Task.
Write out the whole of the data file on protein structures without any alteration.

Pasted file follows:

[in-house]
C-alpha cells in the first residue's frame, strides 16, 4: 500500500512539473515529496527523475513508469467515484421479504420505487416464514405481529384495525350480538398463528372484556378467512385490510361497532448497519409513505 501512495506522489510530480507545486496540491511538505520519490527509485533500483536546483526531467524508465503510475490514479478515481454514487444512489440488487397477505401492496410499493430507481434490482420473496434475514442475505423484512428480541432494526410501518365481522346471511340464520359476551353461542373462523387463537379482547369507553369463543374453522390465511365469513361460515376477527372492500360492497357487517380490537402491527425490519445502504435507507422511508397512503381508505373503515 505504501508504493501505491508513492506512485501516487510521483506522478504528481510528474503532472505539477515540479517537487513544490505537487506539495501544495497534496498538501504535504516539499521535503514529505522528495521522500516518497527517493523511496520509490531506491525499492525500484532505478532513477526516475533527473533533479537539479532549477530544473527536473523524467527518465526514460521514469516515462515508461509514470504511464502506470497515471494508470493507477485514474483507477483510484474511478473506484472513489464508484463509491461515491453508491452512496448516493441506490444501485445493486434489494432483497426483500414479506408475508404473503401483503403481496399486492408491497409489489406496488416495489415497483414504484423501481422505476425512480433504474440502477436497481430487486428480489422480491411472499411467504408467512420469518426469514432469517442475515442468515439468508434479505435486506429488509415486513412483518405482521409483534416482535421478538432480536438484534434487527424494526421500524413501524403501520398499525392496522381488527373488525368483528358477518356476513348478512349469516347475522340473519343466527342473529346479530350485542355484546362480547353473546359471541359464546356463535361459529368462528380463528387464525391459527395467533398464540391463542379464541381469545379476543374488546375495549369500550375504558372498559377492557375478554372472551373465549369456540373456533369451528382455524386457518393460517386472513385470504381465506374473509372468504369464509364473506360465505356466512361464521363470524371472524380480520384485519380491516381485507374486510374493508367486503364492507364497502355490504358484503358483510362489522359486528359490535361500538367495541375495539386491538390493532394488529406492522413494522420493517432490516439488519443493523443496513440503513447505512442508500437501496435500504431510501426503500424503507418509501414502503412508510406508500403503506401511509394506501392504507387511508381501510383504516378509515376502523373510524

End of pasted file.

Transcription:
[in-house]
C-alpha cells in the first residue's frame, strides 16, 4: 500500500512539473515529496527523475513508469467515484421479504420505487416464514405481529384495525350480538398463528372484556378467512385490510361497532448497519409513505 501512495506522489510530480507545486496540491511538505520519490527509485533500483536546483526531467524508465503510475490514479478515481454514487444512489440488487397477505401492496410499493430507481434490482420473496434475514442475505423484512428480541432494526410501518365481522346471511340464520359476551353461542373462523387463537379482547369507553369463543374453522390465511365469513361460515376477527372492500360492497357487517380490537402491527425490519445502504435507507422511508397512503381508505373503515 505504501508504493501505491508513492506512485501516487510521483506522478504528481510528474503532472505539477515540479517537487513544490505537487506539495501544495497534496498538501504535504516539499521535503514529505522528495521522500516518497527517493523511496520509490531506491525499492525500484532505478532513477526516475533527473533533479537539479532549477530544473527536473523524467527518465526514460521514469516515462515508461509514470504511464502506470497515471494508470493507477485514474483507477483510484474511478473506484472513489464508484463509491461515491453508491452512496448516493441506490444501485445493486434489494432483497426483500414479506408475508404473503401483503403481496399486492408491497409489489406496488416495489415497483414504484423501481422505476425512480433504474440502477436497481430487486428480489422480491411472499411467504408467512420469518426469514432469517442475515442468515439468508434479505435486506429488509415486513412483518405482521409483534416482535421478538432480536438484534434487527424494526421500524413501524403501520398499525392496522381488527373488525368483528358477518356476513348478512349469516347475522340473519343466527342473529346479530350485542355484546362480547353473546359471541359464546356463535361459529368462528380463528387464525391459527395467533398464540391463542379464541381469545379476543374488546375495549369500550375504558372498559377492557375478554372472551373465549369456540373456533369451528382455524386457518393460517386472513385470504381465506374473509372468504369464509364473506360465505356466512361464521363470524371472524380480520384485519380491516381485507374486510374493508367486503364492507364497502355490504358484503358483510362489522359486528359490535361500538367495541375495539386491538390493532394488529406492522413494522420493517432490516439488519443493523443496513440503513447505512442508500437501496435500504431510501426503500424503507418509501414502503412508510406508500403503506401511509394506501392504507387511508381501510383504516378509515376502523373510524